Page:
Give me a few minutes in any store, and inevitably, I’ll get into a conversation with a stranger. My friends and family tease me for it, but it’s one of the reasons I majored in journalism. People love to tell stories, and I love to hear them.
So, when we meet out in the suburban wilderness that is my local mini mall, we talk.
For example, as I walked through the supermarket parking lot last week, the security guard shouted a Doctor Who reference in my direction then approached me. That’s what happens when you wear a fandom shirt. Instead of being freaked out, you end up asking a complete stranger, “Who is your favorite doctor?” (pun completely intended) and you get to hear a 10-minute analysis of the character and how he’s similar yet different to his regenerations.
The week before that, I asked the clerk at an art supply store whether he had some extra Hello Kitty erasers available (they’re perfect for my hand-drawn coloring books), and he launched into a very long story about why he loves cute and tiny things, especially Japanese products, and how he has “little boy feet” and owns pink shoes with Hello Kitty designs and socks that match them.
Those types of interactions happen regularly to me. A few words exchanged, I ask something, and the person starts sharing something about himself or herself that’s strange, silly, or delightful. Sometimes, all three.
This curiosity about others is why I majored in journalism and why, of the two websites I have, this one hasn’t been updated for a long time and why my other site has steady traffic and comments from readers.
See, I could tell you about myself—random facts pouring out of me like candy from a piñata—but a narrative is better. Readers want to hear a story, something that gets inside them, whether their funny bone, heart, or brain. The story changes something in them, so that, after hearing, reading, or seeing it, they leave you better-informed, better-loved, or just… better.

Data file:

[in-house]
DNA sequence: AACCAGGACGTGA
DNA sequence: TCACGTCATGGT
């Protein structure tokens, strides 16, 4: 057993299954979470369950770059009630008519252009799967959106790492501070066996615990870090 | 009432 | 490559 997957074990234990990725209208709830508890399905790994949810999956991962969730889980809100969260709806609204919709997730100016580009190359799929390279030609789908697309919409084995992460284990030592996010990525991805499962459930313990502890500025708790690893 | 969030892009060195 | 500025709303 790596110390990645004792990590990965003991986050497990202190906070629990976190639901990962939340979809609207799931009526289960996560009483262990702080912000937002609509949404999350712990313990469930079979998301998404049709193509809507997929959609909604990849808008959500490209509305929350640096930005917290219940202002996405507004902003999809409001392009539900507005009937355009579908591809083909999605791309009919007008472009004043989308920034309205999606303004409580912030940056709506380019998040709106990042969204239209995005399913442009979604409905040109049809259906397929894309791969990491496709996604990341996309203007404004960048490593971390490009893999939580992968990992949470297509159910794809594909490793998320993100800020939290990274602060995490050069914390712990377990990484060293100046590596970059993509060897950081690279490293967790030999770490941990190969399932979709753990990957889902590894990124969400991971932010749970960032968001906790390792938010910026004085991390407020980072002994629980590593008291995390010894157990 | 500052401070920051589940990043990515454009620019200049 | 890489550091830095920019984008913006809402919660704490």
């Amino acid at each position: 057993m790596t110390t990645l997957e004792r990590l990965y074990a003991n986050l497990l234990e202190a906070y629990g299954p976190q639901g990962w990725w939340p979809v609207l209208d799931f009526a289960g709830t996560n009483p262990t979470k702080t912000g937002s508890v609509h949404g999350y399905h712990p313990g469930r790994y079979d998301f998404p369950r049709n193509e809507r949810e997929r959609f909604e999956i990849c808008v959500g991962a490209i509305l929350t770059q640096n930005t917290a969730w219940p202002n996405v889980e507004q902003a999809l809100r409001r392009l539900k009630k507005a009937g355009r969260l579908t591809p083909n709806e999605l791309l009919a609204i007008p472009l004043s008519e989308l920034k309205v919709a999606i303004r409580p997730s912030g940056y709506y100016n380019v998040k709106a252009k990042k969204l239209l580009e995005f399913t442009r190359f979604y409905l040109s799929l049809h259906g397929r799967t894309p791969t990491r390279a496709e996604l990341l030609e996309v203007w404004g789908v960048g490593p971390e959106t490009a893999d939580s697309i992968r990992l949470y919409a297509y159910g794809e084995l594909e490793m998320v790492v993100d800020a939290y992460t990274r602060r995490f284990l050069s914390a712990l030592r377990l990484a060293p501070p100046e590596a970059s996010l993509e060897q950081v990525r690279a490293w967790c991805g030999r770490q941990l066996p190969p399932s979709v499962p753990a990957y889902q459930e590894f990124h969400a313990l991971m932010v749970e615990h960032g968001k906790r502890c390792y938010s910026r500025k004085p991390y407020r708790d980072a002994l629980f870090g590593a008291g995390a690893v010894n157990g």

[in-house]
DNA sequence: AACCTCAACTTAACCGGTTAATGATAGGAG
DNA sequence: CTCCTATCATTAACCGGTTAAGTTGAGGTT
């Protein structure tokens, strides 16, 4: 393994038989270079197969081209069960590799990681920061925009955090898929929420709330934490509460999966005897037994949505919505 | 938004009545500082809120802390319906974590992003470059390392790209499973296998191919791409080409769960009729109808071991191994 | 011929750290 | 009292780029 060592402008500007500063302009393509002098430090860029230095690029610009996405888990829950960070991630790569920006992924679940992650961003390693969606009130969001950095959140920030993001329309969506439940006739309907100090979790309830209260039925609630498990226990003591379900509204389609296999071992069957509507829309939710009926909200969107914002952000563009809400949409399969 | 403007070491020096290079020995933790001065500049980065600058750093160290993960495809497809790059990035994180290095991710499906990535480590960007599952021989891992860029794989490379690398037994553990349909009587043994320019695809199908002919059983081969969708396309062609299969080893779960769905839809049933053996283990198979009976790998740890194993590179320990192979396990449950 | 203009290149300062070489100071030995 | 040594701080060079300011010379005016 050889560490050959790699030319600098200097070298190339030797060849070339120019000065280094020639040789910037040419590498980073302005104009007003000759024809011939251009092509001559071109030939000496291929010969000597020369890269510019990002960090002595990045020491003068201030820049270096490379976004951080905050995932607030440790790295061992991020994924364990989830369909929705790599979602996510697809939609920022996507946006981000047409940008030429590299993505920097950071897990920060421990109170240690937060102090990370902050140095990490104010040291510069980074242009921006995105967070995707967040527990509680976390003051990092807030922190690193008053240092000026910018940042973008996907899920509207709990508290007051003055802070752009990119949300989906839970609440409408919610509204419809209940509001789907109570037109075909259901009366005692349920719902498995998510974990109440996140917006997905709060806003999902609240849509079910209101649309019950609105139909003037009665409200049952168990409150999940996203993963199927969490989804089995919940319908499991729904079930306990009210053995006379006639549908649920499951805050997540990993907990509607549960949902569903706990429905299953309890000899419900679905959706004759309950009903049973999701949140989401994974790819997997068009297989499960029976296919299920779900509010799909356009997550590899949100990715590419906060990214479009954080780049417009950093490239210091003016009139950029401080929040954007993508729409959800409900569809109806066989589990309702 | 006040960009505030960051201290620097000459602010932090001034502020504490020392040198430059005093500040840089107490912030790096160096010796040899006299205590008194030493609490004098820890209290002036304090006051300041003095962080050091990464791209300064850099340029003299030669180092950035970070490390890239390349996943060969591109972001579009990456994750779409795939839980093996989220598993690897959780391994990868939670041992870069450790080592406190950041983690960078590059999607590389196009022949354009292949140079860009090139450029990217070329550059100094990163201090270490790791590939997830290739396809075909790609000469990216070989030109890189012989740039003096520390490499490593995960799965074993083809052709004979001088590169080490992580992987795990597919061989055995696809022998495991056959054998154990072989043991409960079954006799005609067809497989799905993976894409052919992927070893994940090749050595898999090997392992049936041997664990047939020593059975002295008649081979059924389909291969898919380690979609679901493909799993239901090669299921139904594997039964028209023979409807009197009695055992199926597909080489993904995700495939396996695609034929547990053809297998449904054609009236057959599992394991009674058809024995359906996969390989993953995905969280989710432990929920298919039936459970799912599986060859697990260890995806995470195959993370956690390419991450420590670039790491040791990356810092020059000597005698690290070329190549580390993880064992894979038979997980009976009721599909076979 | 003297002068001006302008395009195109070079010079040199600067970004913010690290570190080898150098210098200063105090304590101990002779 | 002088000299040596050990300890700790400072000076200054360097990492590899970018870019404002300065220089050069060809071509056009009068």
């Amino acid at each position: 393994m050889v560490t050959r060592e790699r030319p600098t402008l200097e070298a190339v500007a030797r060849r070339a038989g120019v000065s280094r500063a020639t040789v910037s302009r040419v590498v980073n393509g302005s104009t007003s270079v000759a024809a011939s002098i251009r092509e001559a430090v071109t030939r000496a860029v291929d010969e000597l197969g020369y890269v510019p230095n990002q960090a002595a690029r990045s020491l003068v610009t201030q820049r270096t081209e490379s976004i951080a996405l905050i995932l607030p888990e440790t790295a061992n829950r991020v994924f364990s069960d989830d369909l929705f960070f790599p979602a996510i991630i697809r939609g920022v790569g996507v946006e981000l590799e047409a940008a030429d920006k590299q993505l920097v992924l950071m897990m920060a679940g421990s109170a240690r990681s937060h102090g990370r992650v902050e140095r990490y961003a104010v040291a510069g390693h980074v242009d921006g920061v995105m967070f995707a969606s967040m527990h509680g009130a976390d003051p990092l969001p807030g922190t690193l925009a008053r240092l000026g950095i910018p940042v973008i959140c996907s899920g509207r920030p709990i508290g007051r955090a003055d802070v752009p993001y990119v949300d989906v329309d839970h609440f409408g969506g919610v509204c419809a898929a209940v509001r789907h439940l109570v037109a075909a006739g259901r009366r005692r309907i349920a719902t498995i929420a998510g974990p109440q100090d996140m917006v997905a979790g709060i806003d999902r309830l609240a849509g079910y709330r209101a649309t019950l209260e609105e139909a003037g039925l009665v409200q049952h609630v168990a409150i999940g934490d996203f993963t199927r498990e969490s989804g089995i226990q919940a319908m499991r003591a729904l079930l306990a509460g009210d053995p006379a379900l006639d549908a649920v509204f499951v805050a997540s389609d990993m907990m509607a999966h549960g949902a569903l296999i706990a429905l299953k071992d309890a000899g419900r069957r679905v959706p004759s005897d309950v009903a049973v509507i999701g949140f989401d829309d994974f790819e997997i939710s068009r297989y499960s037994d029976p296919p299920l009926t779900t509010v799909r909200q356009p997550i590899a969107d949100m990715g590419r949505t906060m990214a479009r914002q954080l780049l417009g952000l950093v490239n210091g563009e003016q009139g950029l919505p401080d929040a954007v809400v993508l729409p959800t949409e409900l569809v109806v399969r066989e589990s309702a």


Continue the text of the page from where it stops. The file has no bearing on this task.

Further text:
WIITTR? (What’s in It for the Reader?)
At MarketingProfs, where I was a senior content writer and editor for nearly eight years, I always had the question before me (literally, taped to my computer screen): What’s in it for the reader? As I continue to write and manage content for The Invisible Scar, a passion project dedicated to raising awareness of emotional child abuse and its effects on adult survivors, I have that in mind as well as Why would a reader care about this? Who wants to read this? Why? What feeling do you want them to have when they leave your website?
One reason this blog was on pause for a while was because I was crafting stories for MarketingProfs full-time and spending my weekend free time on writing for my passion project. Research must be done, outlines must be scrawled, stories must be told. But not about me. About the topic, about its nuances, about what gets to heart of the reader.
Having a personal blog about me isn’t as exciting to me as telling other people’s stories. And that’s what content writers do. We find good stories and share them.
The security guard who approached me in the parking lot did speak to me about Doctor Who. In detail. A lot of detail. But I didn’t share the entirety of the conversation in this blog post because good writers also know they need editing.